If you don't do your own mechanical work... you better keep some cash on-hand to pay somebody when a couple of those things fail... some of them WILL without question.

    Idunno. Without doing the math, I'm leaning towards $2k being a bit much. That's a lot of miles. Not to say it can't last a lot more miles... just that a Mirage depreciates pretty darned hard compared to ANY other car. A billion miles plus body damage? That car ain't worth squat! And while we might prefer a manual trans, the rest of the population does not... the fact that it's a MT limits its market, and thus its value, even further. I wouldn't feel the least bit guilty about offering $1k for it. Be ready with $1200... maaaaybe $1500 if you really want it. But, also be ready to walk if it looks the least bit iffy.

    Consider:
    https://sarasota.craigslist.org/cto/...256967138.html

    A 2014 MT with 68k miles for $4250. It's a FL car, so no rust. They'd probably take $3800 cash for it. Worst case, it might need a clutch soon. But, shouldn't need anything else... for about 150,000 more miles. Seems like a MUCH better deal to me. Deals like that are out there.
    Simplify and add lightness.

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    Senior Member Top_Fuel's Avatar
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    Quote Originally Posted by Loren View Post
    ...2014 MT with 68k miles for $4250
    ...They'd probably take $3800 cash for it
    ...Seems like a MUCH better deal to me.
    Now that thing looks like a a solid deal.

    A $2000 beater with 300K miles will probably end up costing you another $1,000 in the short term to fix everything that's broken or needs maintenance.

    I'd rather stretch the budget to buy this car than pay $1,000 for a 300K Mirage.

        __________________________________________

        click to view fuel log View my fuel log 2015 Mirage ES 1.2 manual: 52.1 mpg (US) ... 22.2 km/L ... 4.5 L/100 km ... 62.6 mpg (Imp)


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    Moderator Eggman's Avatar
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    Quote Originally Posted by Loren View Post
    Consider:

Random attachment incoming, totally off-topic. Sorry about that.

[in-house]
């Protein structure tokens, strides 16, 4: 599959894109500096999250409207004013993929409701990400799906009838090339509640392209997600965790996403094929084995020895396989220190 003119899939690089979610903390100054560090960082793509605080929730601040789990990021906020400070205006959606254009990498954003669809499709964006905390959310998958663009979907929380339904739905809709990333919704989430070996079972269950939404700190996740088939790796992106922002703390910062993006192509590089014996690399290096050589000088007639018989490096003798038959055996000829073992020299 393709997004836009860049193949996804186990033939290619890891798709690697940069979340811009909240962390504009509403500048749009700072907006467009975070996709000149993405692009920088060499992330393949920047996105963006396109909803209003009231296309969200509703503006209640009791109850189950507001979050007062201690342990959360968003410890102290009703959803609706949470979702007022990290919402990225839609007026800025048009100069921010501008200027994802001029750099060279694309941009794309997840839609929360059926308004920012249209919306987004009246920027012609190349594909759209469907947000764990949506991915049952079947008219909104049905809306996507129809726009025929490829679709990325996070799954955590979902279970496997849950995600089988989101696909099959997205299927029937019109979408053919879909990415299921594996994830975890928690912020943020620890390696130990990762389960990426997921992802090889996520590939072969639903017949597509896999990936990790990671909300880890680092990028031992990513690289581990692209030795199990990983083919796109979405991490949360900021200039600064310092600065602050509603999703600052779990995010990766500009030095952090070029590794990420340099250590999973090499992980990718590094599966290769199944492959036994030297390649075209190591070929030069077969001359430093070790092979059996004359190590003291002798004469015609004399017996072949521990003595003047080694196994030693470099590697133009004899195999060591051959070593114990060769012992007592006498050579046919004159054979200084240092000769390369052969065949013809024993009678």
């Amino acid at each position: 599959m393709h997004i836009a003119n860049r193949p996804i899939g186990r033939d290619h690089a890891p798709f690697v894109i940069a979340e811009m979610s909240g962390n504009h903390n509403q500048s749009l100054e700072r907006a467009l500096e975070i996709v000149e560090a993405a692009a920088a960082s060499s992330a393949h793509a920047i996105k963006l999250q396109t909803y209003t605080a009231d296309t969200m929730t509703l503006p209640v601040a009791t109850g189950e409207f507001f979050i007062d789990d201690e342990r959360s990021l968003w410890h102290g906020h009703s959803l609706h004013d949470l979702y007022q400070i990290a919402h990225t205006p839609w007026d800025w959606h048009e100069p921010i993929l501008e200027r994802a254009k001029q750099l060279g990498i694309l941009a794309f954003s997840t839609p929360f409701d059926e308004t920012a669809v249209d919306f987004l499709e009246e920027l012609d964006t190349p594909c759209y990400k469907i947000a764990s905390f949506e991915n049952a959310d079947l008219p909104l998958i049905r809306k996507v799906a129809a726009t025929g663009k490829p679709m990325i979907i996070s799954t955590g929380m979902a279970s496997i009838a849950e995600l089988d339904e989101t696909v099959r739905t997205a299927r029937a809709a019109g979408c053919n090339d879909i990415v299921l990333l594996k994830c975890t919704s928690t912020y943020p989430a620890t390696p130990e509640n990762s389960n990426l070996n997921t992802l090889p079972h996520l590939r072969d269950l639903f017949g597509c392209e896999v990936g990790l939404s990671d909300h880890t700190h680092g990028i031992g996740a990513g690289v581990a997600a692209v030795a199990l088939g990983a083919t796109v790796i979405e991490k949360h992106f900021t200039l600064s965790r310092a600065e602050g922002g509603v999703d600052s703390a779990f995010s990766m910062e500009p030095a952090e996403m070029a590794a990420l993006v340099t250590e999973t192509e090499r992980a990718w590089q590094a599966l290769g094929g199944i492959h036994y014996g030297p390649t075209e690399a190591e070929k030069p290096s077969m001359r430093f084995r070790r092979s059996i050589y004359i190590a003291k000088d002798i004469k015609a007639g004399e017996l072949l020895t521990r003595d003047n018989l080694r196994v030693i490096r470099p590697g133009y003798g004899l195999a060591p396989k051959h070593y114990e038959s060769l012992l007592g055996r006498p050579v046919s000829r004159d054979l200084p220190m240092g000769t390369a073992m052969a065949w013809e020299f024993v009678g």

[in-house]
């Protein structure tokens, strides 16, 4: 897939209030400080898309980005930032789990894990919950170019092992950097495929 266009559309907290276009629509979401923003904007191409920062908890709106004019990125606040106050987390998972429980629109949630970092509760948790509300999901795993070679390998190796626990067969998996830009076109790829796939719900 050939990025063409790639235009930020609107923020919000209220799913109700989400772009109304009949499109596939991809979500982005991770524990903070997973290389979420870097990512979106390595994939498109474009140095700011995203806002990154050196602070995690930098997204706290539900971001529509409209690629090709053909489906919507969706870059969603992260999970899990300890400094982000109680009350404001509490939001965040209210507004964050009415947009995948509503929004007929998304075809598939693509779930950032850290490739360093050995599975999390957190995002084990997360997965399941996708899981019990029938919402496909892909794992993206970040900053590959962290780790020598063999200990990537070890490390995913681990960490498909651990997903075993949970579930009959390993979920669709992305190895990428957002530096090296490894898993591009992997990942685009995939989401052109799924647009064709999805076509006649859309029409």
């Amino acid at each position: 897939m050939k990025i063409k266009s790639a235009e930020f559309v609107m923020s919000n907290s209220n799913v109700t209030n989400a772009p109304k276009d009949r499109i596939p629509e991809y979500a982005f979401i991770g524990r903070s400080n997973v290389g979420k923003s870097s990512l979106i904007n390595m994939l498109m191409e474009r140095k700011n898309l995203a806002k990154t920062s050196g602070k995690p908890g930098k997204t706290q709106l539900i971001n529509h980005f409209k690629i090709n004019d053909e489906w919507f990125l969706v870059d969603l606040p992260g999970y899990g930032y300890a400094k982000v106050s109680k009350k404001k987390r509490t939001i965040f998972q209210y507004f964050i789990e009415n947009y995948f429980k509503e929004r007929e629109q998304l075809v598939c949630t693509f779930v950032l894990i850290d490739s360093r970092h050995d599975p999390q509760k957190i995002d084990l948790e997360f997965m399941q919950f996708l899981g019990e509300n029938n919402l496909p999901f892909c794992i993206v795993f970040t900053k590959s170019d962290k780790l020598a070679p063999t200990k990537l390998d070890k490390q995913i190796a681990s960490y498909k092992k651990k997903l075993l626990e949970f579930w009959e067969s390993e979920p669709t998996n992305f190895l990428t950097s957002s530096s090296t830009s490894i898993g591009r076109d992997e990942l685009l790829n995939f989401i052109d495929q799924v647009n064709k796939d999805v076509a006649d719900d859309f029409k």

https://sarasota.craigslist.org/cto/...256967138.html

    A 2014 MT with 68k miles for $4250. It's a FL car, so no rust.
    This is a much better value and safer bet. Sell your truck and use the proceeds to get this one.

    Just an opinion. Of course you'll know what's best for you. But there's nothing quite like not having to worry about being stranded or throwing parts at late hours to keep things rolling.

        __________________________________________

        click to view fuel log View my fuel log 2015 Mirage ES 1.2 manual: 49.5 mpg (US) ... 21.0 km/L ... 4.8 L/100 km ... 59.4 mpg (Imp)


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    Quote Originally Posted by Eggman View Post

    By the way, did this Mirage happen to be located in Louisiana? That would be funny.
    I had the same thought at first! Dodge Aries K's post #4 sort of confirms it's not the car we are thinking of.

    If it was Steve's cheap plastic car fixed up, I would pitch in some money just to see its history stay in the forum.

    If a Mirage is well taken care of, the 414,000 mile Mirage sitting at White Bear Mitsubishi is a good testament to the durability of these little cars. Fummins' fleet of Mirages at work has been reassuring, too.

    In the $2000 price range, I would not rule out the 15-20 year old Civics & Corollas. Another basic little car that I considered for myself for quite some time was the 2000-05 Toyota Echo. The Echo reminds me of the Mirage. Critics sort of bashed the car, but owners were quite happy with them. The Echo checks the right boxes (affordable, reliable, and economical) for me.

    I would add the Civic, Corolla, & Echo to your Mirage search list. The Yaris sort of replaced the Echo, and the first generation of those wouldn't be a bad choice either. I would pay extra for a sunbelt car verses a rust belt one. You need to find that car that belonged to someone's grandma or old aunt, & whoever inherited it has no interest in it. Those vehicles appear, but you need to be patient.